Sri Lanka v Bangladesh, 1st Test, Galle, 4th day

Dilshan drops a dolly

Plays of the day from the fourth day of the Galle Test between Sri Lanka and Bangladesh

Mohammad Isam and Andrew Fidel Fernando

March 11, 2013

Comments: 5 | Text size: A | A

Mohammad Ashraful was out 10 short of a maiden double-ton, Sri Lanka v Bangladesh, 1st Test, Galle, 4th day, March 11, 2013
Mohammad Ashraful's nervousness cost him his wicket © Associated Press
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The shot
Walking in to bat at 550 for 6, Sohag Gazi had the license to play his shots and get Bangladesh as close to Sri Lanka's score as possible. As they neared the 570-mark, Gazi played an upper cut off Nuwan Kusasekara that bounced once before thudding into the third-man boundary hoardings. He leaned back, let the ball get slightly past his right shoulder before flicking the bat in an upward direction. The slips raised their arms in hope as the ball sped away. With that boundary, it was the first time Bangladesh had taken the lead against Sri Lanka in 13 Tests.

The foreshadow
Mohammad Ashraful had looked like a batsman who didn't have nerves on the third day, but with the impending milestone of becoming the first double-centurion of the country just 11 runs away, it was always going to be hard to follow up on a near-perfect act. As if on cue, Ashraful began the day with a daft shot, trying to reverse-sweep the first ball, which was bowled by Tillakaratne Dilshan from around the wicket. The leg slip caught the ball that went past the bat's edge and probably hit the thigh-pad. Four overs later, Ashraful got out for 190, via another uneasy shot, against Rangana Herath.

The dolly drop
Sri Lanka, like Bangladesh, allowed the long, tortuous spells in the field to affect their catching, but the worst drop in the Test was a return chance that Sri Lanka's best fielder Tillakaratne Dilshan would have expected to catch comatose. Elias Sunny had just arrived at the crease and gently stroked a length ball back to Dilshan at thigh height. Dilshan set himself, but closed his fingers too early, and let the ball fall on the pitch. Thankfully for the bowler and Sri Lanka, he had Sunny caught behind next over.

The debutant's moment
Most Test debutants might recall their first Test as a great moment in their career, but Kithuruwan Vithanage is likely to have fewer fond memories of his first international outing, given his only involvement so far was to spend two full days in the scorching Galle sun. He is still at great risk of not getting a bat in the Test, but at least he will be on the scoreboard, after holding on to a ball at short leg that was deemed to have brushed Sohag Gazi's bat, in his 177th over in the field.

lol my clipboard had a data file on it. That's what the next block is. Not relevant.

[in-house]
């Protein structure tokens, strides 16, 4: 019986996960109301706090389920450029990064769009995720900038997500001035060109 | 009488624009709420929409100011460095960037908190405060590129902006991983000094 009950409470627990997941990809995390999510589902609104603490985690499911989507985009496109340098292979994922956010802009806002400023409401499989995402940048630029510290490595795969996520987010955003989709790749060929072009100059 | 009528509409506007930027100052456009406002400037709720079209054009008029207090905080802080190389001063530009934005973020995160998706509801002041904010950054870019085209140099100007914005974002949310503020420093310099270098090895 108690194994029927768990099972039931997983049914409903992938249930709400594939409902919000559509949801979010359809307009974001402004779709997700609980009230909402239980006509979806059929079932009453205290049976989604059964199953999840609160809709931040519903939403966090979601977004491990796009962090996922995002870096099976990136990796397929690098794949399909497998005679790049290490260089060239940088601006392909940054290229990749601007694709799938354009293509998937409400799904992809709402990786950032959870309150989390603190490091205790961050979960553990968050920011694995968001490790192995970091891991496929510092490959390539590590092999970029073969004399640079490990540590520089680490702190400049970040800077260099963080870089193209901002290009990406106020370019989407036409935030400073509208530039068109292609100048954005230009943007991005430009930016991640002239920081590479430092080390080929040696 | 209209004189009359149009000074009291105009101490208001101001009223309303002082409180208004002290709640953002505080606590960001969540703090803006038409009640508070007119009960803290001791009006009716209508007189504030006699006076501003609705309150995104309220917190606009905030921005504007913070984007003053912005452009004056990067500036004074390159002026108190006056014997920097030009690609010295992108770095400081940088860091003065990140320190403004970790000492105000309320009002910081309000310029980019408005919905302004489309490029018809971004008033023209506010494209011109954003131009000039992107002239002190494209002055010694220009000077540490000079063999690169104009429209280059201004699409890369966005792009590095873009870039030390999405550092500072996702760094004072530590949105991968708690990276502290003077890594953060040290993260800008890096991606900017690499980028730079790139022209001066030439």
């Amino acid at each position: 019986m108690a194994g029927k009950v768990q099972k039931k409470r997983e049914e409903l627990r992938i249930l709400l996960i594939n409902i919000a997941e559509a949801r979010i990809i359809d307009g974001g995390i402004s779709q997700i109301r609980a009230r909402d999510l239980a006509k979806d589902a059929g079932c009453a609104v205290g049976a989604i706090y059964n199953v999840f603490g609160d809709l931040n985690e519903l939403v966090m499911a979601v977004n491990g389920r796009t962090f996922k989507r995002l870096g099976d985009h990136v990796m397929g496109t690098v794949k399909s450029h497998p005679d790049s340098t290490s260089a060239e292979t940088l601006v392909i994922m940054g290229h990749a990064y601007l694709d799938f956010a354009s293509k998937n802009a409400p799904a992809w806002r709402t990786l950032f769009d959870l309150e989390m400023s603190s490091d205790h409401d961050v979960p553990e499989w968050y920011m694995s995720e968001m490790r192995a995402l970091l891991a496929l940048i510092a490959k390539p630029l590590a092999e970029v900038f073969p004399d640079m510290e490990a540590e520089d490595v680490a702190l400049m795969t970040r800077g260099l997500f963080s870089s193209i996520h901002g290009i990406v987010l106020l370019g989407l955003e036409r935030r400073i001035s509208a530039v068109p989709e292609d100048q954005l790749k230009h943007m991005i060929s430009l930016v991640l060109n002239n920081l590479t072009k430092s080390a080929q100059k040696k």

The reprieve
Given Kumar Sangakkara's three last scores against Bangladesh at home read 200*, 222* and 142, the visitors would have been keen to see his back early on a flat pitch, but after also shelling a chance off him in the first innings, Bangladesh did similarly in the second. Gazi got one to bite more than Sangakkara expected in the 13th over, and though the feather edge caused no major deviation to the ball's trajectory, Mushfiqur Rahim shelled the chance, having kept tidily throughout the Test. By stumps, Sangakkara had added 36 chanceless runs to his score, and was on the verge of a half-century.

© ESPN Sports Media Ltd.

Posted by   on (March 11, 2013, 22:31 GMT)

To be honest Sri Lankan bowlers were very ordinary and balling the same line and length. It was so boring to see Sri Lankan bowling that didn't have any variation. When Mahela was the Captain, he always one believe variation is the key and we all cricket fans may agree. None of the Sri Lankan bowlers in this game didn't trouble batsmen with variation. Same spot, same line... I am not impressed with balling change and field setting of Angelo Mathew either.come on!!!!

Posted by ARad on (March 11, 2013, 21:26 GMT)

I completely agree with CricketMaan. This type of pitch does a lot of disservice to Test cricket and it is such a pity that the departing Chief curator of pitches Sri Lanka will de leaving the scene with a fizzle. I remember major batsmen like Sangakkara and Mo Yousuf making comments to the effect that certain Test centuries are unsatisfying because of the pitch a few years ago. ICC has to part of the blame. Didn't they censure SLC for preparing a difficult pitch when Australians visited Galle not too long ago? Shane Warne thinks that CA's administrators are muppets. They are not the only ones.

Posted by Manu_reddy on (March 11, 2013, 16:36 GMT)

As both bd n sl r good at playing spin n sl ll no more have murali to run through d batting so sri lanka shud look to prepare swinging n bouncy tracks while playing against bd as bd dont have any decent swing bowler to trouble them but sl have decent fastmen in kula,eranga n it ll also help their batsmen to improve their game.. so sl board must think abt d strenght n weekness of d opposition before preparing d track...

Posted by   on (March 11, 2013, 16:23 GMT)

It is a known fact.. spin vs spin.. I mean less possibility for a result in a flat spin friendly pitch.. At least for result sake make green pitches if two sub-continent teams were playing.. Srilankans are not australia, they were also bought up in spin friendly conditions.. Green top or square turner will make it a good sport overall..

Posted by CricketMaan on (March 11, 2013, 15:20 GMT)

And people say Test cricket is the pinnacle. Why not play with bowling machines on such pitches? I'd rather watch cricket on a green top or a minefield than such roadies!! No disrespect to the centurions, but really this wont satisfy them than a 50 on bowling pitch!

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